13th Vermont Infantry
Rowdy Co. A, 13th Regiment
LAMOILLE NEWSDEALER: OCTOBER 24, 1862
A correspondent of Walton’s Daily Journal, writing from the 13th Regiment, Washington, Oct. 16th says:
Just before leaving Brattleboro a little event occurred , which created quite an excitement, among the boys. It was this, Company A, in this regiment is composed mostly of Irishmen, and many of their wives and sisters and friends were there taking a farewell leave of them and there was consequently a great deal of lamentation, wringing of hands &c, and the strong feeling of this impulsive people were all excited thereby, making the spectacle appear as though their heart’s were all breaking. Then too, some of them refused to start until they had their bounty(which was not to be paid until till after they got into the cars) and taking it for all in all there was almost a row in the company. Capt. Lonergan and the other company officers did their utmost, but after the battalion line was formed the Colonel and other officers of the staff had to attend to them, and so bad was their conduct that the rest of the regiment got very tired standing with their arms and knapsacks on waiting for them, and many of the boys became almost exasperated. One fellow refused to obey the Colonel, and got up quite a row about him, and all I could see of that occurrence was the plucky Colonel suddenly leaping about four feet higher than the crowd and coming down like thunder on him, and as I looked through the legs of the men I could see the Colonel’s foot rapidly coming into frequent and uncomfortable proximity to the rear muscular guard of the fellow’s bones, who soon” begged”. The company fell in, we marched to the cars, and there occurred another scene. Col. Brown ordered Capt. Thatcher to march down our gallant and now impatient company, which was done and we formed in two ranks completely around them. Then we were ordered to fix bayonets, which we did, and as I stood at the head, and looking along the line of boys, I knew by their compressed lips and nervous movements that few things would gratify them more than to --- Well, I don’t know what they wanted, but I know that Company A was soon still, and in the cars, and since that their own officers have managed them. I think Capt. Lonergan is a remarkable man.
It will be remembered that this is the same company that went into the 2d regiment, and were disbanded on account of their insubordination. They now behave well, and if they ever go into battle, I pity their foes.
Well, we left Brattleboro and were glad to leave. But very few people came out to bid us good-by, and the boys were not surprised, for they had all acquired an unfavorable idea of that place. The people there seemed to care nothing for us, only to get our money, but when we arrived in good old Massachusetts, what a change! Men, women, and children came out of every station to greet us, and they showered us with boquets, brought us bread cakes, cheese and fruit, gave of cheers, and in some instances, even more. One or two handsome captains received kisses in Springfield, and many were the boys determined to go to the Old Bay State to live if ever they come back from the war. In Connecticut it was night, but the people were out to greet us, notwithstanding. They called us all along the line the handsomest regiment they had seen yet. One young lady at Hartford remarked to our correspondent, “ Why, I should think you Vermonters were going down to reclaim the Secesh women, you are so very good looking!” I thanked her and told her we felt flattered for the ladies of Springfield felt just so, and even went as far as to kiss some of us. “Is that so?” said she “Well, we will not be out done by anything there is in Springfield.” whereupon --- well I’ve nothing to say. At New Haven we embarked on the Continental, and the next morning arrived in Jersey City. We then took the cars and at 3 o’clock arrived in Philadelphia, and there were met by a large concourse of citizens and escorted to a large hall, and treated to a splendid supper gratis, and then took the cars, and moved off amid the rousing cheers of the multitude. That is a good old town, and judging by the talk of the boys, one would have then thought that what of them Massachusetts don’t get, Philadelphia will. From Philadelphia we had to ride in box freight cars, and being so very tired and sleepy it came pretty hard for the boys.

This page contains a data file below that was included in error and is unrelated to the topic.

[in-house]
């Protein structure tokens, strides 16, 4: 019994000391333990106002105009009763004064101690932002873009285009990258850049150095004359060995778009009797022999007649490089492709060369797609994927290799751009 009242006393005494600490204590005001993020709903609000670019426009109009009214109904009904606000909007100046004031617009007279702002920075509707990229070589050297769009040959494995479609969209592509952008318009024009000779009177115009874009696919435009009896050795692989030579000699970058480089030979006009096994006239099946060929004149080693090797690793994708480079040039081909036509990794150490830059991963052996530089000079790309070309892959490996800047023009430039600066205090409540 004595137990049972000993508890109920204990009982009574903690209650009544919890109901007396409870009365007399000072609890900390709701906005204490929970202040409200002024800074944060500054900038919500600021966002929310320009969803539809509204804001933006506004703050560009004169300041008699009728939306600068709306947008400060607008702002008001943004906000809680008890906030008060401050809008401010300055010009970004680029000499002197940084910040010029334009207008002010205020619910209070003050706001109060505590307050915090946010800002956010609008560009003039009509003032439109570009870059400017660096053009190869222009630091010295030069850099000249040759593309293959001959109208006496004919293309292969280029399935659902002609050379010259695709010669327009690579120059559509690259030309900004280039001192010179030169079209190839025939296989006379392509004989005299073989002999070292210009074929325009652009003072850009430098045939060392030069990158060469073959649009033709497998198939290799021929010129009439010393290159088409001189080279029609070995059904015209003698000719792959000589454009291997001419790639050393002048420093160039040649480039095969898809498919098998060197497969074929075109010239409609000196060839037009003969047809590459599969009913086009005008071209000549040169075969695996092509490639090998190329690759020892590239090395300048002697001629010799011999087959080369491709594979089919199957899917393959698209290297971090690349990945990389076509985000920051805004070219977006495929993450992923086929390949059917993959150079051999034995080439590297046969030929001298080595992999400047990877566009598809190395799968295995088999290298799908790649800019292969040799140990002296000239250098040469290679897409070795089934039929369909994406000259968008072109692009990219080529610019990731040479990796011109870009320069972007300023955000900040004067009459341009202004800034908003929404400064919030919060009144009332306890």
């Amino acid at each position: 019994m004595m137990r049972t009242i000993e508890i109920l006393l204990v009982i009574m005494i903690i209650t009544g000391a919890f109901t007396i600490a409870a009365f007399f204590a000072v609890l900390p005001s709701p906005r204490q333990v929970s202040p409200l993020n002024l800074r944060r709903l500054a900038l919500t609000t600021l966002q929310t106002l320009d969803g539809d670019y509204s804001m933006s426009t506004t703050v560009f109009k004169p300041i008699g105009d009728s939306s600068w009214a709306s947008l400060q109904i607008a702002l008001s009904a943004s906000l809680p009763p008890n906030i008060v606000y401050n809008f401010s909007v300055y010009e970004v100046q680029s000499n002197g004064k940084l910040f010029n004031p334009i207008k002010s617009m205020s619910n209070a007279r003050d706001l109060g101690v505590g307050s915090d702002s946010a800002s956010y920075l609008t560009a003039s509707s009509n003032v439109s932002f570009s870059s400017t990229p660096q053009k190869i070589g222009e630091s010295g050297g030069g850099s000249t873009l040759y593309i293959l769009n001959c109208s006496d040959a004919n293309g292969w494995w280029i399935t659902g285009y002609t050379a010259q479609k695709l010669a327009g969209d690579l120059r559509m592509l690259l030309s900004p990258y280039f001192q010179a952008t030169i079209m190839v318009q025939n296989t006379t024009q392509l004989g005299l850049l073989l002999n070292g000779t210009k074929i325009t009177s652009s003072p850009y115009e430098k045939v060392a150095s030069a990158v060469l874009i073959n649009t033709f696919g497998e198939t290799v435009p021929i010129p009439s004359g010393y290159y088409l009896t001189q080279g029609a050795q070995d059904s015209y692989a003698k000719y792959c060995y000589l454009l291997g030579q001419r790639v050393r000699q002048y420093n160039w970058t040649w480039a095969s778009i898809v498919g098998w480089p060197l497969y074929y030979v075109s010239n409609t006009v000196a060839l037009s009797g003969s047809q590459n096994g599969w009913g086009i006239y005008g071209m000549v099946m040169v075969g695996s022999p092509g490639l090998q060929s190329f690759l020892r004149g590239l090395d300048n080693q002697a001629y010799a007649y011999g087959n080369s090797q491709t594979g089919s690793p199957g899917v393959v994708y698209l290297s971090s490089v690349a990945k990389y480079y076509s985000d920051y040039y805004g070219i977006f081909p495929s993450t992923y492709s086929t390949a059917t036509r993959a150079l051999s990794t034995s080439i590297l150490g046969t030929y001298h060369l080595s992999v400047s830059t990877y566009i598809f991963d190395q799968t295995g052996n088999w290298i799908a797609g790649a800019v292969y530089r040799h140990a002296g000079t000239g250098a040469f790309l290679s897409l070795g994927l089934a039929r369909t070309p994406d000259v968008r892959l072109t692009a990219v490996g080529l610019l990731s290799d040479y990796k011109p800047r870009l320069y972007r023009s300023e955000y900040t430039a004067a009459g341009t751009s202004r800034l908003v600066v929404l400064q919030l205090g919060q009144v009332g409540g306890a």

We arrived in Baltimore at about 2 o’clock next morning, and encountered a cold hard rain. In this rain we had to march a mile and a half through the streets, and then wait in an open depot about three hours for our officers to procure transportation. So very tired were we that we fell down wherever best we could and immediately went to sleep. We soon awoke, ate breakfast of bread and bacon and then started for Washington; and after a slow ride through lonesome Maryland arrived here as above specified --- all tired out.
A correspondent of the Free Press, writing from the 13th Reg.,Washington, Oct. 14th, speaking of their treatment while in Baltimore.
This morning the boys were waiting for breakfast a man appeared selling apple turnovers, and many bought of him. In a few minutes pounded glass was found in one of the turnovers, and the peddler was speedily pelted for a mile with his own turnovers. Before he was out of sight an officer came along in search of him, and said five men had died from the poison after eating pies made of this man. One of our regiment was sick after eating the one he bought, but is mow all right.
Submitted by Deanna French